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President's schedule not a factor in Chile mine rescue, official says

By Karl Penhaul, CNN
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Miners could be reached by weekend
STORY HIGHLIGHTS
  • Interior minister says the operation is not "linked to any political decision"
  • President Pinera said this week he believed the rescue would be before October 15
  • He is scheduled to travel to Europe on October 17

Copiapo, Chile (CNN) -- Officials working to free 33 trapped miners in northern Chile denied Thursday they are under political orders to rescue the men ahead of President Sebastian Pinera's planned mid-month trip to Europe.

"No decision about any part of the rescue operation has been linked to any political decision. The miners' health and technical decisions come first," Interior Minister official Cristian Barra said in a news conference at the San Jose gold and copper mine.

"The president's agenda is not connected to the timeline for rescue. There are no guarantees this will be before October 17," he added.

Pinera said earlier this week he believed the 33 miners would be rescued before October 15. He is due to depart on a government visit to Europe on October 17, government officials said.

In his last visit to the mine on September 19, Pinera pledged to return the day the miners were extracted and personally hug each one.

Video: What will the mine rescue look like?
Video: Getting closer to the trapped miners
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Mines Minister Laurence Golborne said over the weekend that his best estimate was that the miners would be extracted in the second half of October.

Political opponents and even some relatives of the trapped miners have speculated in recent weeks that Pinera was trying to score political points from the miners' rescue. National opinion polls show his popularity has risen thanks to his handling of the accident.

Prior to the disaster his administration had been under political fire for the slow pace of government reconstruction after the February earthquake and tsunami along Chile's south and central coast, and for his handling of a hunger strike by members of the Mapuche indigenous group of southern Chile, who are fighting for independence.

Against the backdrop of political questioning, technical problems plagued the drilling effort at the San Jose mine.

The Strata 950 drill, dubbed Plan A, had reached 587 meters by 8 a.m. Tuesday. The men are nearly 700 meters (2,300 feet) underground, but could be rescued from different levels.

Andre Sougarret, mines manager for state-run copper company Codelco and on-site rescue coordinator, said that operation was stopped Tuesday while the drill head was changed. It was not expected to resume until late Wednesday.

It is currently making its first pass down with a 12.5-inch diameter hole to the roof of the 50-square-meter (500-square-foot) refuge at Level 100 (100 meters above sea level). It would have to make a second pass to widen that shaft to 28 inches.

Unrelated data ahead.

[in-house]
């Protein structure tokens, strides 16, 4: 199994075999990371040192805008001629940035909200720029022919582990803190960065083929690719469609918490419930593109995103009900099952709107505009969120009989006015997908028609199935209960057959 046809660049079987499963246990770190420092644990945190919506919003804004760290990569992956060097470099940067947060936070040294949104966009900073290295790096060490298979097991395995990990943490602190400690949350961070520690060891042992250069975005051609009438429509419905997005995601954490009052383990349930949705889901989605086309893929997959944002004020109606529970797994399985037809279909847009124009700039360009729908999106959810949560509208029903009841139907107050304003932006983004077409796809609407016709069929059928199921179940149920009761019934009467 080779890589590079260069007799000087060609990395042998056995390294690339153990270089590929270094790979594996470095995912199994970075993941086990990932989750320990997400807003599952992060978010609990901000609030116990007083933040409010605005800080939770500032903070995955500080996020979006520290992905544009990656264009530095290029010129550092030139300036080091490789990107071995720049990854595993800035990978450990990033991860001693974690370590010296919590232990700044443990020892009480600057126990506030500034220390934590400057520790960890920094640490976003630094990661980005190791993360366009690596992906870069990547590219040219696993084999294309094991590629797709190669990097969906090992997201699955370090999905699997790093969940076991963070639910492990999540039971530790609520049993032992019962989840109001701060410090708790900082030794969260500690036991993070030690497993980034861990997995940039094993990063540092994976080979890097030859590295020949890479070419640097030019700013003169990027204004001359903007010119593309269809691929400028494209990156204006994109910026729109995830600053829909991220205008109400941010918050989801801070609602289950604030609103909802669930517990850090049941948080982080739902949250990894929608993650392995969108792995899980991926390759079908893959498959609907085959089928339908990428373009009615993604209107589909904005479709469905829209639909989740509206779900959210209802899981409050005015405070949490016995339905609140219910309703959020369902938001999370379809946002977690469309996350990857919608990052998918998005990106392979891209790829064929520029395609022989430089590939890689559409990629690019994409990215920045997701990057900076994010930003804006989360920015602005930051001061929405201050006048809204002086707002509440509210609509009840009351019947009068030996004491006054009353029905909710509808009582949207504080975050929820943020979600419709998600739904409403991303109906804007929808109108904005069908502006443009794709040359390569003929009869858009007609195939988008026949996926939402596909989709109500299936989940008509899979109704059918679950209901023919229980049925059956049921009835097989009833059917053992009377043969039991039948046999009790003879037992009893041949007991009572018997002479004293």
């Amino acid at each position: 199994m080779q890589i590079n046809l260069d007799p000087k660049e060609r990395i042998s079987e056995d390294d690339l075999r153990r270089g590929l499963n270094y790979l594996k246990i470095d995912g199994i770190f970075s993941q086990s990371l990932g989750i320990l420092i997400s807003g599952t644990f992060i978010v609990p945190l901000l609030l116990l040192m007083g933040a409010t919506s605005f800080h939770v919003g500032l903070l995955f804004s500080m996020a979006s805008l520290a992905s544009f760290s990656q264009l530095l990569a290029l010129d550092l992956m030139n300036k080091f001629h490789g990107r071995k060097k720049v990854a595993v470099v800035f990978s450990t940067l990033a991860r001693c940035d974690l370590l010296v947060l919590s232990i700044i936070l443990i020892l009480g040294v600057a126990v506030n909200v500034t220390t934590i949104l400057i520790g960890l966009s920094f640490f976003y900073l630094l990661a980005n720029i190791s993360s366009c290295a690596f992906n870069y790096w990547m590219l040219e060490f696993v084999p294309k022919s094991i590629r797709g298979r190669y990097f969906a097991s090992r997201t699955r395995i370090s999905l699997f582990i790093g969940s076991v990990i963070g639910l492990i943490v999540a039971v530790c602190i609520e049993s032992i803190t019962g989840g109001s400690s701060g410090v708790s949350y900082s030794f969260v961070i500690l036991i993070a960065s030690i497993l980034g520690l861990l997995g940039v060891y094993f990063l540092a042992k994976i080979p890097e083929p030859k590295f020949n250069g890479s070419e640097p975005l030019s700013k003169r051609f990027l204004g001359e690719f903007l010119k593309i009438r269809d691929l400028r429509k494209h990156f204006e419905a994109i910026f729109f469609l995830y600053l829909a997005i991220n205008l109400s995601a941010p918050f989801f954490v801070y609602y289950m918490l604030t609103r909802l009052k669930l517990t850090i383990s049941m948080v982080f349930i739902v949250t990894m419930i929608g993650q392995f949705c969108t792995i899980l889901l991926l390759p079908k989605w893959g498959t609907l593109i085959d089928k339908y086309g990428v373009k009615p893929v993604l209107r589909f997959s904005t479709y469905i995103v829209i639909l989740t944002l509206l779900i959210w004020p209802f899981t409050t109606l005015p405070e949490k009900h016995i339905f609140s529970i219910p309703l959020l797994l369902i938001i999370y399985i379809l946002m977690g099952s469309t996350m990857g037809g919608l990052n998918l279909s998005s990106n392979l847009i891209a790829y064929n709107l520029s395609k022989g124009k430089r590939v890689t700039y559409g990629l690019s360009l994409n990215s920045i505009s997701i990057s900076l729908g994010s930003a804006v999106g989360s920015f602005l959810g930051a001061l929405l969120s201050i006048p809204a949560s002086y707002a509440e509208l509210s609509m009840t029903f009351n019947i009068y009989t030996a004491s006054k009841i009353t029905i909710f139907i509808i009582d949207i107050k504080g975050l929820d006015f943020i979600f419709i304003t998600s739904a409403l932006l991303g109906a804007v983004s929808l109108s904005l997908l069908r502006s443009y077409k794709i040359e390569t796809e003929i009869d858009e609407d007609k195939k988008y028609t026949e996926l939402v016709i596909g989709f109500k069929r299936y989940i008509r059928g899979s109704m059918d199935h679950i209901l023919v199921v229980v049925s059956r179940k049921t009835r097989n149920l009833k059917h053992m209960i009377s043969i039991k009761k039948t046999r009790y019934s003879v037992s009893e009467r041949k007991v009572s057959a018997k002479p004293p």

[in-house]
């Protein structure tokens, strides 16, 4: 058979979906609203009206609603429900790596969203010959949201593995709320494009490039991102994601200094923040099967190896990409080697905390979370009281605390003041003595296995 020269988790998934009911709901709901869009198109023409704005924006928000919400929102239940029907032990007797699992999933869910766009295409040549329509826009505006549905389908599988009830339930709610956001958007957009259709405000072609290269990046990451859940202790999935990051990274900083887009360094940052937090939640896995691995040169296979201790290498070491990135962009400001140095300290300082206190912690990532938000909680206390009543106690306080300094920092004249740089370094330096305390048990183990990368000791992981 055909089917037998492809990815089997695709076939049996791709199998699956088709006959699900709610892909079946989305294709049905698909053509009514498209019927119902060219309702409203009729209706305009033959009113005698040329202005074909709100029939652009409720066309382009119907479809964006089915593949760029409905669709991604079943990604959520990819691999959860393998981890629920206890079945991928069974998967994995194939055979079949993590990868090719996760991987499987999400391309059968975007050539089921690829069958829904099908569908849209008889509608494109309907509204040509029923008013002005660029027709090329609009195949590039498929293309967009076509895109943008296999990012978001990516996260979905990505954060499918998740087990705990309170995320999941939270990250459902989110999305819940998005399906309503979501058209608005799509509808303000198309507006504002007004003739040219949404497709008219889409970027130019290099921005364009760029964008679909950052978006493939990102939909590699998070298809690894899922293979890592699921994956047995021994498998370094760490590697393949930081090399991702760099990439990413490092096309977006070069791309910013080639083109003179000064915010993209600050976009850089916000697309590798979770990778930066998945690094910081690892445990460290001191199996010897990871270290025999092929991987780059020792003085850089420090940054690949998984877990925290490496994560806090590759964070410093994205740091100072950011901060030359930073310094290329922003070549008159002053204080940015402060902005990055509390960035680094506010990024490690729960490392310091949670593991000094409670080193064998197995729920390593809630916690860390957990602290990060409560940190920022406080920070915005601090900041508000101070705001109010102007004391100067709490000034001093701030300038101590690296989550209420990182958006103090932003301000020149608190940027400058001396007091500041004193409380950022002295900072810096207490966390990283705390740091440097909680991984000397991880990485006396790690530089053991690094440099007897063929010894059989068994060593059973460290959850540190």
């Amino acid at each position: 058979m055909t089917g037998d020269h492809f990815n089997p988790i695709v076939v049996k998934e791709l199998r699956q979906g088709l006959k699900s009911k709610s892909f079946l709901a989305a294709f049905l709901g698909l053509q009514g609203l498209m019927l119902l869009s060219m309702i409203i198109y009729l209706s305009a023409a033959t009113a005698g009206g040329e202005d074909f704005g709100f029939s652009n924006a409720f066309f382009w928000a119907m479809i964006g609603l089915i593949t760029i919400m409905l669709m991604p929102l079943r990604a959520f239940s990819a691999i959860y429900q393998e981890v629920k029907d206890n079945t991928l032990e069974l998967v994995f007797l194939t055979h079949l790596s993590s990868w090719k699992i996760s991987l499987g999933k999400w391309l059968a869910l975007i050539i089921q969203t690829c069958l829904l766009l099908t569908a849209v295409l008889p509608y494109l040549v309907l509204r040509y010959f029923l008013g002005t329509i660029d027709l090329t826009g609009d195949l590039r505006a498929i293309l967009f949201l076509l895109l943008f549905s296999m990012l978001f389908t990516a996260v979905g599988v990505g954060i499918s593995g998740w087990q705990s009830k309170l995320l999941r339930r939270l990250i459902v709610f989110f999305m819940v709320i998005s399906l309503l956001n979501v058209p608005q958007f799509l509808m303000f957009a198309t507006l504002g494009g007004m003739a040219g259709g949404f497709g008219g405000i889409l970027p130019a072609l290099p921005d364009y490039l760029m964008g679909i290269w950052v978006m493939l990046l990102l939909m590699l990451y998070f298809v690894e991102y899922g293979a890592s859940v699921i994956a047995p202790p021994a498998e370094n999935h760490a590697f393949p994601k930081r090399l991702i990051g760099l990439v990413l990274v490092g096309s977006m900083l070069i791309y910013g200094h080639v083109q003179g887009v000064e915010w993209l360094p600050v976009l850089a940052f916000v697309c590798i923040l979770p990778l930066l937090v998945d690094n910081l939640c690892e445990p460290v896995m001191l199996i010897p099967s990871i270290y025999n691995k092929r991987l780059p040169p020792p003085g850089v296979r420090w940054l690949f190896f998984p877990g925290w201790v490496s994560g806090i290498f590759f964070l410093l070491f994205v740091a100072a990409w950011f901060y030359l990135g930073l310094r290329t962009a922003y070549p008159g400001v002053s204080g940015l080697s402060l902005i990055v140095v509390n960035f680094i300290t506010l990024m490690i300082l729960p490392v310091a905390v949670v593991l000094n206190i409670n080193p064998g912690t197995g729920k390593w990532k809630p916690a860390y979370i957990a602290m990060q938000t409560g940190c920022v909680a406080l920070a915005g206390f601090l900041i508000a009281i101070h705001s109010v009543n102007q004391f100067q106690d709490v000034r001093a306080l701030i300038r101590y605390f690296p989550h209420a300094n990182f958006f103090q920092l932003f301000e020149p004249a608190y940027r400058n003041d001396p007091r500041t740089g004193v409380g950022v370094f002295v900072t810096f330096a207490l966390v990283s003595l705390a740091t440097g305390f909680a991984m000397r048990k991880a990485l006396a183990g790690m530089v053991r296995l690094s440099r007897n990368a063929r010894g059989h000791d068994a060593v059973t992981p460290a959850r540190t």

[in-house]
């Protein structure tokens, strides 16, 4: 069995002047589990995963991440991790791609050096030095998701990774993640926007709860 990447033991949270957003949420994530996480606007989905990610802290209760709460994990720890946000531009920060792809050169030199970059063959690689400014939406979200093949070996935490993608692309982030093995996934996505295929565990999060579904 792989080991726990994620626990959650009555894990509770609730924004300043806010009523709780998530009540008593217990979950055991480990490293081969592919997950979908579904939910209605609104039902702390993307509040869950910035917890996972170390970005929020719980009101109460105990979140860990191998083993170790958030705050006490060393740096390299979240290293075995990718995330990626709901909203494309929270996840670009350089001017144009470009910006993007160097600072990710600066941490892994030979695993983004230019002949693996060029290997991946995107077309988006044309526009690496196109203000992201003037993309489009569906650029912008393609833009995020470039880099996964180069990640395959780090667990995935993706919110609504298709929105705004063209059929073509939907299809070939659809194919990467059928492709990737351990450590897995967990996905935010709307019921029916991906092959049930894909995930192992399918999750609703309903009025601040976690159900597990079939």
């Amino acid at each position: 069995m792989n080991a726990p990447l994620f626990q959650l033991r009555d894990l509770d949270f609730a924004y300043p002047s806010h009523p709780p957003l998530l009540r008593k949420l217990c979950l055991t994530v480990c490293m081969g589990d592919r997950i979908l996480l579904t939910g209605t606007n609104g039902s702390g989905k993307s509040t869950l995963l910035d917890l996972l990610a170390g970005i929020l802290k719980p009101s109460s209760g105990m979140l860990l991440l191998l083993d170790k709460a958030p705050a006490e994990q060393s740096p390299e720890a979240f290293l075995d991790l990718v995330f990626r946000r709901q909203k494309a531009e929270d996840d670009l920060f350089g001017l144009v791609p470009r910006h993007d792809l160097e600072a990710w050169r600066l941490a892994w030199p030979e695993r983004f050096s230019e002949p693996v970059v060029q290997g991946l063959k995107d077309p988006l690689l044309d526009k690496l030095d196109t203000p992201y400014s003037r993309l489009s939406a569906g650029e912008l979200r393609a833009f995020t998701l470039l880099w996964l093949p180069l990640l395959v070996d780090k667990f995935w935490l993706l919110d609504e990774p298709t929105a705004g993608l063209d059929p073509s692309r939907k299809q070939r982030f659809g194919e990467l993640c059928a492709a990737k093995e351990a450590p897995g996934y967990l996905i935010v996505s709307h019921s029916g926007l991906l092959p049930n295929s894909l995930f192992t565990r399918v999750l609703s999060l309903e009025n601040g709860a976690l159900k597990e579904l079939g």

The Schramm T-130 drill, so-called Plan B, was at 466 meters as of 8 a.m. Tuesday and is aiming for the roof of the mine workshop on Level 135 (135 meters above sea level). It had completed just two meters in the previous 24 hours.

Sougarret said the drill hammer had been swapped out but hit fresh problems after running into rock that was tougher than expected. He said the drill diameter would be reduced from 28 inches to 26 inches until the hammer had cleared the hard rock but added that the slightly smaller diameter would not cause problems for the rescue.

The Rig 421 oil drill, so-called Plan C, is currently at 265 meters and en route to the roof of the tunnel at Level 150 (150 meters above sea level). It is currently drilling a 17.5-inch diameter hole -- smaller than the 28 inches required to rescue the miners -- in an effort to realign after veering off course over the weekend.

Mine engineer Renee Aguilar, another of the rescue coordinators, said the first 10 members of a 16-strong extraction team arrived at the San Jose mine Tuesday.

The group consisted of Codelco rescue experts. Two other rescue experts from the northern Atacama region, along with three Navy and one police paramedic, were due to arrive at the mine later Tuesday.

Once the rescue shaft has been completed and the extraction begins, four members of the 16-person team will be chosen to descend into the mine to carry out final medical checks on the 33 miners. They will then enclose the miners, one-by-one, in a 21.5-inch diameter rescue cage that has been dubbed the "Phoenix capsule." Rescuers on the surface will winch them up.

Jean Romagnoli, sports medic and personal trainer working to get the miners in shape for their rescue, said the Phoenix capsule would be hoisted to the surface at a speed of about 60 kilometers per hour and would exert about 2 Gs of pressure on the miners.

He said small bio-metric monitors, mounted on chest belts, had been sent down to the miners to help keep track of their physical condition. He said the miners are working out for at least one hour a day to ensure they keep their weight down and can fit into the rescue capsule.

The U.S.-made monitors, known as Zephyr BioHarnesses, will record the miners' vital signs, pulse, heart rhythm and breathing. Romagnoli said similar monitors were used to check on the physical training of Chile's Davis Cup tennis stars.

 
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